Gemma Cruz Araneta
Last week, we were intrigued by reports about a 30-meter deep and 300-meter-wide tunnel, with a 1.72-meter-high cave, totally man-made, “discovered” in the New Bilibid Prison Reservation in Muntinlupa City. Was someone looking for gold? Towards the end of the year, when we are about to commemorate WWII, raiders of the Yamashita treasure come out of the woodwork.
The Bilibid tunnel might not be for gold diggers (excuse the pun). It leads to a wall, a creek, and is directly under the quarters of the (now suspended) Director-General of the BUCOR (Bureau Corrections), Philippine National Police General Gerald Q. Bantag. However, not everyone was turning a blind eye to what was going on, Muntinlupa Mayor Ruffy Biazon disclosed that six months ago, they were already monitoring the excavation.
Apparently, those who want to move earth, need a permit from the DENR (Department of Environment and Natural Resources), or suffer the sanctions of “illegal quarrying.” BUCOR has no permit, not from the DENR nor from the National Museum of Anthropology which also has a stake in what goes on beneath topsoil. Our archaeologists are mandated to supervise excavations. BUCOR should give them a chance to shift through sample hauls to determine whether there are artifacts of archeological significance in BUCOR’s clandestine dig. Incidentally, there are many property and real estate developers who are just as guilty.
From days beyond recall, raiders would come to these islands hoping to find landscapes and rivers hiding gold nuggets in their entrails. Many believe that Dutch corsairs and British mercenaries buried their loot in what we now revere as heritage sites. The Spanish conquistadors who went to Mexico and South America were doggedly in search of “El Dorado.”
When Miguel Lopez de Legazpi and his men cast anchor in Cebu in 1565, they were quick to notice that the natives were adorned with gold ornaments from forehead to ankles, even their teeth were encrusted with gold. However, there was no intense mining going as the natives extracted from secret sources only what was needed for barter trade and for personal vanity. Legazpi caught his men desecrating native graves in search of gold and he punished them severely, until it occurred to the Adelantado that instead of saving souls, it would be better to grant digging permits so recovered gold could be shared with the king and Legazpi, of course.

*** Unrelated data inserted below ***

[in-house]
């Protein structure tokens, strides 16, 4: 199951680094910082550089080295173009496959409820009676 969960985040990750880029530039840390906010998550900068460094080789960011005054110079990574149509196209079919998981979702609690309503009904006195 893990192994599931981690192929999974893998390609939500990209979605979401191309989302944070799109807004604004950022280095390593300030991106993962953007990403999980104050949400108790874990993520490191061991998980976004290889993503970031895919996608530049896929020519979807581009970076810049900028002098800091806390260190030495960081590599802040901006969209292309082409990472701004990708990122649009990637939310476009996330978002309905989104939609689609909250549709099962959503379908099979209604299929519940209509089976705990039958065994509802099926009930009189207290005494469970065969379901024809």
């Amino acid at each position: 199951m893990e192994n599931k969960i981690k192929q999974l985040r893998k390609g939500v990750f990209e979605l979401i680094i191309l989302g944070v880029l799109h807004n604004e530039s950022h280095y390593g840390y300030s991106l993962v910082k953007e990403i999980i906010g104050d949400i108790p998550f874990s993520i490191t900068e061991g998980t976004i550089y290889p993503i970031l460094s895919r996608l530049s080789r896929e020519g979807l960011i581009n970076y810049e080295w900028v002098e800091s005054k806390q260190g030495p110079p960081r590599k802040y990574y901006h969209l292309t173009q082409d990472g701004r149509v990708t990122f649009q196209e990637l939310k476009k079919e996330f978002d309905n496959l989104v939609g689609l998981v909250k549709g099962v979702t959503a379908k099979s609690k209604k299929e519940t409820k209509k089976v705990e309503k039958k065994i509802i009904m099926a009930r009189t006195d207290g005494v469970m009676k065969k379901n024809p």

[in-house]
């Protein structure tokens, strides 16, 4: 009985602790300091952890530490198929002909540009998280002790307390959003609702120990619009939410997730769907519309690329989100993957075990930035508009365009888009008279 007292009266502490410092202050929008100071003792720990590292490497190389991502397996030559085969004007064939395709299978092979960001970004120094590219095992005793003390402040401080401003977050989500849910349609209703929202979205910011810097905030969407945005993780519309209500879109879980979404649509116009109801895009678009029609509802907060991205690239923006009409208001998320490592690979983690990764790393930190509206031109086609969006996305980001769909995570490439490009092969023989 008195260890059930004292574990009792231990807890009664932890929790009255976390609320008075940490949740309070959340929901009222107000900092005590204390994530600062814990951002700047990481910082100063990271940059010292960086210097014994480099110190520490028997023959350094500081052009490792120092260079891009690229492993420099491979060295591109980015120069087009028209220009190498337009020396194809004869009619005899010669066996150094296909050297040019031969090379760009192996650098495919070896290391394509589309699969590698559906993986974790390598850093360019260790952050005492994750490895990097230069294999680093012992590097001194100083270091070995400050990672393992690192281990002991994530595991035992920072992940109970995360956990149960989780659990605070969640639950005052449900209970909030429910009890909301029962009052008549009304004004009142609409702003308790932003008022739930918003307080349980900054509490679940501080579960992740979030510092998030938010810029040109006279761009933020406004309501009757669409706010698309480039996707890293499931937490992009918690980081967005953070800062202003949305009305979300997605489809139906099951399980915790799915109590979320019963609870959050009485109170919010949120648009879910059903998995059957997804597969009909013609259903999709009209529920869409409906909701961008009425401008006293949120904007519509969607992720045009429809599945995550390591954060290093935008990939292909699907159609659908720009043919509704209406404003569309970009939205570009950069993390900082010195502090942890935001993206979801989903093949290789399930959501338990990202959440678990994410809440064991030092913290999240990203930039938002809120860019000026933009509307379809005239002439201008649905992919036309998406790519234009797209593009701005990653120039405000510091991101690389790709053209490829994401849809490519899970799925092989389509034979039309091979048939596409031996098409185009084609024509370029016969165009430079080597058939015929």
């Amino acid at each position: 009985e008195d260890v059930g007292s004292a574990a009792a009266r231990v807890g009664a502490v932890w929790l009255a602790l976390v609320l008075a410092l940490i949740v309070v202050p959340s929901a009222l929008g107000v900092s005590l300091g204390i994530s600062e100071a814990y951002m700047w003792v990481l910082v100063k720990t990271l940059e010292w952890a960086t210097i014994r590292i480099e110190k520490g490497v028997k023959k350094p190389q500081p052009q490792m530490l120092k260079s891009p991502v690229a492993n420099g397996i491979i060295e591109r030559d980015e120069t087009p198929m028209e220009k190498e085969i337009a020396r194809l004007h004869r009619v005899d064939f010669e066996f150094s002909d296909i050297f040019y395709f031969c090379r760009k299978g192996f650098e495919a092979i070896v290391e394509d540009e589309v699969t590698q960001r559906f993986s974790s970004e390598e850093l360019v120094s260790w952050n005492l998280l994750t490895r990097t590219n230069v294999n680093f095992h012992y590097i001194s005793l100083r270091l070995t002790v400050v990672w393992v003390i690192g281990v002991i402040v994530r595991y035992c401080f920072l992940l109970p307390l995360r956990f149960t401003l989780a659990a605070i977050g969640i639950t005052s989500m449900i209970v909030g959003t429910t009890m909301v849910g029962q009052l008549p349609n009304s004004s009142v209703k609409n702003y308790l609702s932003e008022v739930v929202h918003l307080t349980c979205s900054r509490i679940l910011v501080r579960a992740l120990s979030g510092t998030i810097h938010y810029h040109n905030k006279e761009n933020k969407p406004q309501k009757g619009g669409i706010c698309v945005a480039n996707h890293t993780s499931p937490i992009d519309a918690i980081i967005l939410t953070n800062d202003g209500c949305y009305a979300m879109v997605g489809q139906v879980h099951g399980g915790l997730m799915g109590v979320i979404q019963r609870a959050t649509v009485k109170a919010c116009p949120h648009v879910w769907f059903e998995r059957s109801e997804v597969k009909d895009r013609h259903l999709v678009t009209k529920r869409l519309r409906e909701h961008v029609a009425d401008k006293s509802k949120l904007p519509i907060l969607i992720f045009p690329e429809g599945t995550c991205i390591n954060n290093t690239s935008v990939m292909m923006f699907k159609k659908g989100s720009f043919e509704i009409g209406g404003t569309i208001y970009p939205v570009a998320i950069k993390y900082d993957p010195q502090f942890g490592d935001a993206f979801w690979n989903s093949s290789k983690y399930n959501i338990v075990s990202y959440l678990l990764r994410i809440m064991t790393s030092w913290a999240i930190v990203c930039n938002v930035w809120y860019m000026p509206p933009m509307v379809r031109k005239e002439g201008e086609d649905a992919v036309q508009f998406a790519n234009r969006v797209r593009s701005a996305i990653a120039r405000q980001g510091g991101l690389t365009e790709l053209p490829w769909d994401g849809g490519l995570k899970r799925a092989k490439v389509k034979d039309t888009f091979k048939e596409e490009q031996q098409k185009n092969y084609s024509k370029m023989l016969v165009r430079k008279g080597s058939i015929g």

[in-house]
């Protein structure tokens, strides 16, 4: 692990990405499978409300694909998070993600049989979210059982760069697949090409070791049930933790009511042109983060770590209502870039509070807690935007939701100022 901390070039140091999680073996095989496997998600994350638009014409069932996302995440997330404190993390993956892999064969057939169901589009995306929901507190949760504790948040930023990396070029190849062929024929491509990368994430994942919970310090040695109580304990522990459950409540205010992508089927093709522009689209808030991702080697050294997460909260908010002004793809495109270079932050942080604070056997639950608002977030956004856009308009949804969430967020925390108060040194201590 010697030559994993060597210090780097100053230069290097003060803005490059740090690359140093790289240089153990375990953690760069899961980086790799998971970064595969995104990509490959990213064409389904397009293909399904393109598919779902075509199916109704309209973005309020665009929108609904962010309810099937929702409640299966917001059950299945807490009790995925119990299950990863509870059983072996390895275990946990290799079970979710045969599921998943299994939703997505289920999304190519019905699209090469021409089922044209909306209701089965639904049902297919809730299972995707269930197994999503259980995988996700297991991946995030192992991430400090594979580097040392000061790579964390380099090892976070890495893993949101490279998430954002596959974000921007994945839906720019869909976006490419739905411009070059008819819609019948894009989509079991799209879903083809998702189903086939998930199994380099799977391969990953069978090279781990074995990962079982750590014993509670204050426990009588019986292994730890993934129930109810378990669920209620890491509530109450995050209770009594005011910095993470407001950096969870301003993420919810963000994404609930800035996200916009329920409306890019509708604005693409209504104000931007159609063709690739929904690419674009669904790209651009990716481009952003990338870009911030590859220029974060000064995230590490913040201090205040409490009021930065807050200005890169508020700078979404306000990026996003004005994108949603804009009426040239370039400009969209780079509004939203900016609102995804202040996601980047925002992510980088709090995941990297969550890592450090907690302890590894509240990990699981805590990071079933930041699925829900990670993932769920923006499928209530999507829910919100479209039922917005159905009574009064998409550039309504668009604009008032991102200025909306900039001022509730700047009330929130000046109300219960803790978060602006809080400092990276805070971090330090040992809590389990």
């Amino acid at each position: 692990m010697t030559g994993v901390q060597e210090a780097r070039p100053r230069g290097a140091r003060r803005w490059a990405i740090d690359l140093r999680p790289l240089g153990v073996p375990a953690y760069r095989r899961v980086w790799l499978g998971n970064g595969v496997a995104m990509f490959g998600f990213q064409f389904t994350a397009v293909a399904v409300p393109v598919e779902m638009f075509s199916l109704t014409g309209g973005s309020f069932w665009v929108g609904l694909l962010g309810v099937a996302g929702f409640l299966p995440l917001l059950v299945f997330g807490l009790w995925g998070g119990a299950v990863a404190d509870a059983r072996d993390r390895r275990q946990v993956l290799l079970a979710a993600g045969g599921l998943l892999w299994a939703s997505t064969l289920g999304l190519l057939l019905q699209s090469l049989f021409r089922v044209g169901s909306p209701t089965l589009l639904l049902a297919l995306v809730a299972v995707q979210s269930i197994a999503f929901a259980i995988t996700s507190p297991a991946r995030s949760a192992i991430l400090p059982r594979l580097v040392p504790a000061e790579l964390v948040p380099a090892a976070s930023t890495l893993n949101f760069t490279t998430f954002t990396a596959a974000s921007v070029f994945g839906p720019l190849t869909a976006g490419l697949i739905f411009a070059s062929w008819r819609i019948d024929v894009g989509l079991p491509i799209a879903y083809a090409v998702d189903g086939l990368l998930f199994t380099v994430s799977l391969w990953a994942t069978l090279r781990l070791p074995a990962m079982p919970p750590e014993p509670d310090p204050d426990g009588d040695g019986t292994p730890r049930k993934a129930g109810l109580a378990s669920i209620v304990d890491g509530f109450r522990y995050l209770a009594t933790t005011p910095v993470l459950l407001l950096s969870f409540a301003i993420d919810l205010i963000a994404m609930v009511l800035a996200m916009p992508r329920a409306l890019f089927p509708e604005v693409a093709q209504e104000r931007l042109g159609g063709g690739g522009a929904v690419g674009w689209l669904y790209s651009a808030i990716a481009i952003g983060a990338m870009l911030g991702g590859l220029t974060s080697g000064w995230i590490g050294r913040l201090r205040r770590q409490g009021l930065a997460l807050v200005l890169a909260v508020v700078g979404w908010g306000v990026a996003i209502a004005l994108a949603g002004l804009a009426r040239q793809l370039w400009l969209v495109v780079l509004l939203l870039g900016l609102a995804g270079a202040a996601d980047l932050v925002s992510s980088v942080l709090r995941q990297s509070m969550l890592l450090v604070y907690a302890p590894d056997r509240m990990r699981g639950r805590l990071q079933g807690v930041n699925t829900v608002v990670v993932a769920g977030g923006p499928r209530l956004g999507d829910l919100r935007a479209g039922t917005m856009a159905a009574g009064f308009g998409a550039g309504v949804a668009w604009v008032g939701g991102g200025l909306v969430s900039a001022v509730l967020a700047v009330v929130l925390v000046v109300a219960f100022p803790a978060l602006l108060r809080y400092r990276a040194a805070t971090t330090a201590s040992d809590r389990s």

Not a few governors-general sent expeditions to the mountain ranges in the North, looking for the “Ygolotes” who knew where gold deposits were located. When highlanders went to lowland and coastal communities (like Pangasinan, Pampanga and Zambales) to buy and trade supplies, they always paid with gold. There were elaborate and costly expeditions to a place called Tuy, but they could not “El Dorado.”
Did you know that three Mandarins from the Middle Kingdom came looking for a gold mountain in Cavite? That was in May 1603. With an awesome fleet of 14 ships they sailed into Manila Bay with a mission, to verify stories spread by Tio Heng, probably a court eunuch, about a mountain of pure gold on an island near Luzon. No excavating, no tunneling, no technology was needed to get the gold. No bureaucratic permits were required because no one claimed ownership of the mountain, not even the Spanish king. The natives lived comfortably as all they had to do was to scrape or chip off the gold from the mountainside whenever they needed to buy their food and other necessities.
Unbeknown to the Mandarins, as they sailed towards Las Filipinas, there was a raging fire in Intramuros that almost reduced the Ever Loyal City to ashes. They were proper and punctilious enough to dispatch a letter to Spanish governor-general Pedro de Acuna about their mission and impending arrival, but the Spaniards saw them as a portent of doom. They entered Manila in a pompous procession, each Mandarin with his entourage of servants brandishing symbols of importance and jurisdiction. In fact, they began to mete justice on the Sangleys of the Parian, as if they were the rulers of the place. They ordered Sangleys tortured and flogged in public which to the Spaniards was a blatant abuse of authority.
Then they went to Cavite to look for the gold mountain and to stake claim; but they never found it. As soon as they left, the Spaniards began to harass the Chinese in the Parian, to teach them a lesson for pandering to those imperial agents. They shook the dust-off royal decrees which limited the number of Chinese immigrants, but never complied with nor obeyed. They passed oppressive measures about business, intermarriages and also forbade Chinese to stand as “ninong” for Christianized natives. All that extremely harsh treatment ignited the Sangley rebellion during which crimes against humanity were committed. My Caviteño friends insist that there is a mountain of gold in their province, but you will have to know where to look.